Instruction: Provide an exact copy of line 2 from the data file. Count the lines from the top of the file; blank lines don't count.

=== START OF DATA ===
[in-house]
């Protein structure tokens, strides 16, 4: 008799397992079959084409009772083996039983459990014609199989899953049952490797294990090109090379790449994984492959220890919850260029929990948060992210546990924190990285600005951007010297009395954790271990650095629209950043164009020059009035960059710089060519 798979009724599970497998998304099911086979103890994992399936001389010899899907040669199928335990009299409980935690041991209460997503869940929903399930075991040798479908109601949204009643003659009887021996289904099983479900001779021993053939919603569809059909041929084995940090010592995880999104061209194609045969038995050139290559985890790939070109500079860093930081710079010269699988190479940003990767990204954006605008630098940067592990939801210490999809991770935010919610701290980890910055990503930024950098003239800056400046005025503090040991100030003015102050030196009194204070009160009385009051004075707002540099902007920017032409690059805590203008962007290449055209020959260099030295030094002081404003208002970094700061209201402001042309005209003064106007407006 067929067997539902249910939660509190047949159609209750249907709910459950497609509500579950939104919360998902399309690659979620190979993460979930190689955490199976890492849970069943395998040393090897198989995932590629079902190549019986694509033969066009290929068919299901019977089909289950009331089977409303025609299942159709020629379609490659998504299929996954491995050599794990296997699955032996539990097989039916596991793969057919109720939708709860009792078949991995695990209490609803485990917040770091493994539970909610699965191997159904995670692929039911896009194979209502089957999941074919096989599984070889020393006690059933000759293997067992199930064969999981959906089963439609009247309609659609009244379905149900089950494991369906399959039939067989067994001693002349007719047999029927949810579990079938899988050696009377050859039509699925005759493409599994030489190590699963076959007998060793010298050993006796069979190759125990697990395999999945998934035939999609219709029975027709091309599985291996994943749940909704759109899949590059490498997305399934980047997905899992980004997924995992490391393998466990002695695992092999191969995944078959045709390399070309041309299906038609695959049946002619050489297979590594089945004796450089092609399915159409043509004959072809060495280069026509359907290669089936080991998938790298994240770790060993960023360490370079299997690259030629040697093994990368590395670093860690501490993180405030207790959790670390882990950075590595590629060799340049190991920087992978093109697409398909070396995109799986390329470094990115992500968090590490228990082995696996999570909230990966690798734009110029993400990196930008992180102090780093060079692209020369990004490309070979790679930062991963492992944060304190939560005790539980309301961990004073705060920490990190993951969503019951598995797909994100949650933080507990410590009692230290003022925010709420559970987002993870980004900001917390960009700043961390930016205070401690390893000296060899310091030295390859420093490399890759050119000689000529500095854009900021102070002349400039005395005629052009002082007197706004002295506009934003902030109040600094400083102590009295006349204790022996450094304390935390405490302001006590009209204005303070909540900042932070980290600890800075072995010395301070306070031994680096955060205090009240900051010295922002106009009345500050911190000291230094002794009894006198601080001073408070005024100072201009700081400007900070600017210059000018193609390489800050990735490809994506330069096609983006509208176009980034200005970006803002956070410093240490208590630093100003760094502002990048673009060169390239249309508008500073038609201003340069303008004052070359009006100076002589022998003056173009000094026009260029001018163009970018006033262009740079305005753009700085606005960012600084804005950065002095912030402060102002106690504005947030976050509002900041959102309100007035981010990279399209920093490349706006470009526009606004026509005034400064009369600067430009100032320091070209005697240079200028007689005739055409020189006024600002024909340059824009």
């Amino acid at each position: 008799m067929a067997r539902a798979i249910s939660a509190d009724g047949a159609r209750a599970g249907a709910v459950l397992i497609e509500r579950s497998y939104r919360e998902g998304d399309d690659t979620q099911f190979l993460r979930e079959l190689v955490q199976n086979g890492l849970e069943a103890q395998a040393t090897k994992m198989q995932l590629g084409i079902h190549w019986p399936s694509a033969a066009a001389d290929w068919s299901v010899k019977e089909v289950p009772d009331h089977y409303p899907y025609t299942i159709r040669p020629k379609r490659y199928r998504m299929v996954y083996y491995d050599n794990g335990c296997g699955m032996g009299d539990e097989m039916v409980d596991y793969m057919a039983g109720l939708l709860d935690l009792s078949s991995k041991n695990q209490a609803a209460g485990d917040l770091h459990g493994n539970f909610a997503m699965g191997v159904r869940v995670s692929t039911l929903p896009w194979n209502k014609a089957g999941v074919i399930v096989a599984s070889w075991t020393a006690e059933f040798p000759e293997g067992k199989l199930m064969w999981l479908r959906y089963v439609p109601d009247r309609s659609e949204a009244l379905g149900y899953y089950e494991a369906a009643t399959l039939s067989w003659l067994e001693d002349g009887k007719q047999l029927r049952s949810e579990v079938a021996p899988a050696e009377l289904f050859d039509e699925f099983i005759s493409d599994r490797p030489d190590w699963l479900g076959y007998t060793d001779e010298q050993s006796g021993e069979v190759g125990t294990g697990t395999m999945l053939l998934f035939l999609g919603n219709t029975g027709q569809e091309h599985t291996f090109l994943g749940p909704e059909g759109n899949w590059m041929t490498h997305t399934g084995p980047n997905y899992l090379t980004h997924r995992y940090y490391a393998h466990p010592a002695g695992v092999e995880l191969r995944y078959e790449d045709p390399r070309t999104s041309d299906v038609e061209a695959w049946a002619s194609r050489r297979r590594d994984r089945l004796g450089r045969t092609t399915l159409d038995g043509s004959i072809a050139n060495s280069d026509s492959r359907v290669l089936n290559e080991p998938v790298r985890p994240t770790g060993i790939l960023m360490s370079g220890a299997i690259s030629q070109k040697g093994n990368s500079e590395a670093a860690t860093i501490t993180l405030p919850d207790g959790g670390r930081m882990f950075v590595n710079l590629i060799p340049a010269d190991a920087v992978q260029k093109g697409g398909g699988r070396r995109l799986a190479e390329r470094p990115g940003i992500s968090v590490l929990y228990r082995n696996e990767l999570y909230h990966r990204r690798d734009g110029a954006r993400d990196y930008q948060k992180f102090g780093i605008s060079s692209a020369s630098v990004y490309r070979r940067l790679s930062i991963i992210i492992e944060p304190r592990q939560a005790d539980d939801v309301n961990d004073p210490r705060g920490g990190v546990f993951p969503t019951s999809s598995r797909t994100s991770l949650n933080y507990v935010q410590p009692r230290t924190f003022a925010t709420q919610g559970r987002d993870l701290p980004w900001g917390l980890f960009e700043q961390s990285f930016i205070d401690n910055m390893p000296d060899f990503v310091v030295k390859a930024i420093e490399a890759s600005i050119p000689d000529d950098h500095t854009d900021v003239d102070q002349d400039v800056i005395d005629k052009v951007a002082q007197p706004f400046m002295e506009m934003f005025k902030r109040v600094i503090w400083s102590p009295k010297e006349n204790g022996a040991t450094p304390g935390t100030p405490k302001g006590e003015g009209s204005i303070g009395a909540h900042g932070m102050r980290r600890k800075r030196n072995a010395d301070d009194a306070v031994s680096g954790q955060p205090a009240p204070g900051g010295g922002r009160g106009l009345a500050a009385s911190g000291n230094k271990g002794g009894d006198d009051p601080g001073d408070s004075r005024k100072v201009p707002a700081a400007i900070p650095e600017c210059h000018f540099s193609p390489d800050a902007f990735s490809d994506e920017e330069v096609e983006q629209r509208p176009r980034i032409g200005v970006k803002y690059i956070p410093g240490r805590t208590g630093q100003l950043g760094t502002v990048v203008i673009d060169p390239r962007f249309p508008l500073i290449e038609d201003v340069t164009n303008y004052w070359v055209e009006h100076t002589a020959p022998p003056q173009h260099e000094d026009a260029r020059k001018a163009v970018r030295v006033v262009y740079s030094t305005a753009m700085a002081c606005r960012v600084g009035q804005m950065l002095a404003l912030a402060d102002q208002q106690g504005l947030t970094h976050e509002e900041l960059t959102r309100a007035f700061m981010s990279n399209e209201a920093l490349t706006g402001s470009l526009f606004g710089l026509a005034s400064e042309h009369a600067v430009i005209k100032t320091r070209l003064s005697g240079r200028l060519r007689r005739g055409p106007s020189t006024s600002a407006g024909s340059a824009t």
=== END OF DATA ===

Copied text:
């Protein structure tokens, strides 16, 4: 008799397992079959084409009772083996039983459990014609199989899953049952490797294990090109090379790449994984492959220890919850260029929990948060992210546990924190990285600005951007010297009395954790271990650095629209950043164009020059009035960059710089060519 798979009724599970497998998304099911086979103890994992399936001389010899899907040669199928335990009299409980935690041991209460997503869940929903399930075991040798479908109601949204009643003659009887021996289904099983479900001779021993053939919603569809059909041929084995940090010592995880999104061209194609045969038995050139290559985890790939070109500079860093930081710079010269699988190479940003990767990204954006605008630098940067592990939801210490999809991770935010919610701290980890910055990503930024950098003239800056400046005025503090040991100030003015102050030196009194204070009160009385009051004075707002540099902007920017032409690059805590203008962007290449055209020959260099030295030094002081404003208002970094700061209201402001042309005209003064106007407006 067929067997539902249910939660509190047949159609209750249907709910459950497609509500579950939104919360998902399309690659979620190979993460979930190689955490199976890492849970069943395998040393090897198989995932590629079902190549019986694509033969066009290929068919299901019977089909289950009331089977409303025609299942159709020629379609490659998504299929996954491995050599794990296997699955032996539990097989039916596991793969057919109720939708709860009792078949991995695990209490609803485990917040770091493994539970909610699965191997159904995670692929039911896009194979209502089957999941074919096989599984070889020393006690059933000759293997067992199930064969999981959906089963439609009247309609659609009244379905149900089950494991369906399959039939067989067994001693002349007719047999029927949810579990079938899988050696009377050859039509699925005759493409599994030489190590699963076959007998060793010298050993006796069979190759125990697990395999999945998934035939999609219709029975027709091309599985291996994943749940909704759109899949590059490498997305399934980047997905899992980004997924995992490391393998466990002695695992092999191969995944078959045709390399070309041309299906038609695959049946002619050489297979590594089945004796450089092609399915159409043509004959072809060495280069026509359907290669089936080991998938790298994240770790060993960023360490370079299997690259030629040697093994990368590395670093860690501490993180405030207790959790670390882990950075590595590629060799340049190991920087992978093109697409398909070396995109799986390329470094990115992500968090590490228990082995696996999570909230990966690798734009110029993400990196930008992180102090780093060079692209020369990004490309070979790679930062991963492992944060304190939560005790539980309301961990004073705060920490990190993951969503019951598995797909994100949650933080507990410590009692230290003022925010709420559970987002993870980004900001917390960009700043961390930016205070401690390893000296060899310091030295390859420093490399890759050119000689000529500095854009900021102070002349400039005395005629052009002082007197706004002295506009934003902030109040600094400083102590009295006349204790022996450094304390935390405490302001006590009209204005303070909540900042932070980290600890800075072995010395301070306070031994680096955060205090009240900051010295922002106009009345500050911190000291230094002794009894006198601080001073408070005024100072201009700081400007900070600017210059000018193609390489800050990735490809994506330069096609983006509208176009980034200005970006803002956070410093240490208590630093100003760094502002990048673009060169390239249309508008500073038609201003340069303008004052070359009006100076002589022998003056173009000094026009260029001018163009970018006033262009740079305005753009700085606005960012600084804005950065002095912030402060102002106690504005947030976050509002900041959102309100007035981010990279399209920093490349706006470009526009606004026509005034400064009369600067430009100032320091070209005697240079200028007689005739055409020189006024600002024909340059824009």